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TAXES AND MARRIAGE
One of the most impacting changes marriage has on your personal status (as well as your spouse's) is taxes. As long as you are legally married as of the last day of the tax year, you are considered married. Therefore, the IRS considers you married for the full year even though you got married on December 31st.

 

Many couples are under the impression that once they are married, they must file taxes together with their spouse. This is not true. There are two available options: married filing jointly or married filing separately. Your personal situation, will dictate which option would be best you should do, i.e. combined income.

Filing separately
The following adverse tax implications include:
  - You may not be qualified for specific credits, i.e. education credit and the earned income credit .
  - A spouse that is not employed will not be able to make contributions towards an IRA.
  - Even though you may receive a federal refund, you may end up owing a great deal in state taxes.

Filing separately may be beneficial if one spouse owes money to the IRS and the other is due a refund. Also, if one spouse has considerable medical costs, casualty losses and/or miscellaneous deductions that must meet a percentage-of-income threshold before they can be claimed, then filing separately will result in tax savings.

It is also important to note that if wife and husband are filing separately, the same method for claiming deductions must also be used. If one itemizes, both must itemize.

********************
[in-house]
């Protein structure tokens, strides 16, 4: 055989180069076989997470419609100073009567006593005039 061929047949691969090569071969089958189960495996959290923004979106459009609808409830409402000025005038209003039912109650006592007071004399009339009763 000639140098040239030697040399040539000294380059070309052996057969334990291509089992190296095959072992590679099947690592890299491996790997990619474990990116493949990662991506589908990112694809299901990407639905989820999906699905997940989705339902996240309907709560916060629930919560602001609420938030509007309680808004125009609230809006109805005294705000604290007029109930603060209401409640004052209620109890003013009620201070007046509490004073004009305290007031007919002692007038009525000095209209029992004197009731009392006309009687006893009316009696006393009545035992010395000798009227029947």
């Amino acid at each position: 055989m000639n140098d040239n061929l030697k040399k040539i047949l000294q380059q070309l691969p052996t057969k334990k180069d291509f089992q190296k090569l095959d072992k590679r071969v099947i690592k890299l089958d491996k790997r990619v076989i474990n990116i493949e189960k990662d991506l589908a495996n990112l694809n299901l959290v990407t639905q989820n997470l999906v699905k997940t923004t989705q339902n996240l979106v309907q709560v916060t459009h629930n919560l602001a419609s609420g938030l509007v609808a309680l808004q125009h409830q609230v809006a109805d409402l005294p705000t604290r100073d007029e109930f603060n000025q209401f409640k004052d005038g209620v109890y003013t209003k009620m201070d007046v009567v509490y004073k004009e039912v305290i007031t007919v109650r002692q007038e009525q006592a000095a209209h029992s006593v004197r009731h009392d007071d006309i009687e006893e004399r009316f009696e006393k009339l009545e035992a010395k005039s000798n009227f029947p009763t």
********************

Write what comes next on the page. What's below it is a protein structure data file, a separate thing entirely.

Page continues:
Filing jointly
This type of filing is a more frequently method for married couples.
  - If there is difference in the two incomes, you have a lower tax liability.
  - There is the likelihood for the eligibility for many credits, including education and dependent-care expenses.
  - Filing one tax return instead of two is simpler.

Marriage tax penalty
Another great advantage for filing jointly is the recent reduction by legislation of the marriage tax penalty. In the past, filing a joint tax return resulted in married couples paying more than if they were to file their returns as single taxpayers.

The mind-set behind the marriage tax and standard deduction was that married couples share expenses, resulting in less expensive living costs when compared to two singles, even if the same amount of money is made. As a result, the single filers, received more generous per-person deduction.

Then there are the income tax brackets. Formerly, the income of married couples was taxed at higher rates than single taxpayers. In addition, their combined income on a joint return typically propelled them into even higher tax brackets.

The impact of marriage tax penalties have been eased as a result of tax laws that were changed in 2003. As a result, the amount of eligible standard deductions for those filing jointly is double that of single taxpayers. Also, the total of a couple's income that falls in the 15 percent bracket is double the income range of a single filer. In essence, these changes tax more of a couple's joint income as if they each were filing as single taxpayers.


 

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